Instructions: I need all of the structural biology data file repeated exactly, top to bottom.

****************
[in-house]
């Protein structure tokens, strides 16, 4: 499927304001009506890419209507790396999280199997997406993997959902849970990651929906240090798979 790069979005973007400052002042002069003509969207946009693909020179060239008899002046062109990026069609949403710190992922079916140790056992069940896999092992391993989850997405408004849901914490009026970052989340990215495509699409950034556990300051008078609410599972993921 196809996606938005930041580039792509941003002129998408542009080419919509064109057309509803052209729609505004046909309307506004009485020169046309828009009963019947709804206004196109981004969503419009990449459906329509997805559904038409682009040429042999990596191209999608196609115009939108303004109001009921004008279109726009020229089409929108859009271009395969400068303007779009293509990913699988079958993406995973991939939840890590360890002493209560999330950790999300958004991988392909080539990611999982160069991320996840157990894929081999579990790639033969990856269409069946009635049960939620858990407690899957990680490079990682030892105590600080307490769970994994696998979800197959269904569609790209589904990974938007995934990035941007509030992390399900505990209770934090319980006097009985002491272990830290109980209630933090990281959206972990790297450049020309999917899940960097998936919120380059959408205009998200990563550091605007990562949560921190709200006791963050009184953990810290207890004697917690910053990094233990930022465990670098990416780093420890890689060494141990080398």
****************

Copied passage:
[in-house]
């Protein structure tokens, strides 16, 4: 499927304001009506890419209507790396999280199997997406993997959902849970990651929906240090798979 790069979005973007400052002042002069003509969207946009693909020179060239008899002046062109990026069609949403710190992922079916140790056992069940896999092992391993989850997405408004849901914490009026970052989340990215495509699409950034556990300051008078609410599972993921 196809996606938005930041580039792509941003002129998408542009080419919509064109057309509803052209729609505004046909309307506004009485020169046309828009009963019947709804206004196109981004969503419009990449459906329509997805559904038409682009040429042999990596191209999608196609115009939108303004109001009921004008279109726009020229089409929108859009271009395969400068303007779009293509990913699988079958993406995973991939939840890590360890002493209560999330950790999300958004991988392909080539990611999982160069991320996840157990894929081999579990790639033969990856269409069946009635049960939620858990407690899957990680490079990682030892105590600080307490769970994994696998979800197959269904569609790209589904990974938007995934990035941007509030992390399900505990209770934090319980006097009985002491272990830290109980209630933090990281959206972990790297450049020309999917899940960097998936919120380059959408205009998200990563550091605007990562949560921190709200006791963050009184953990810290207890004697917690910053990094233990930022465990670098990416780093420890890689060494141990080398």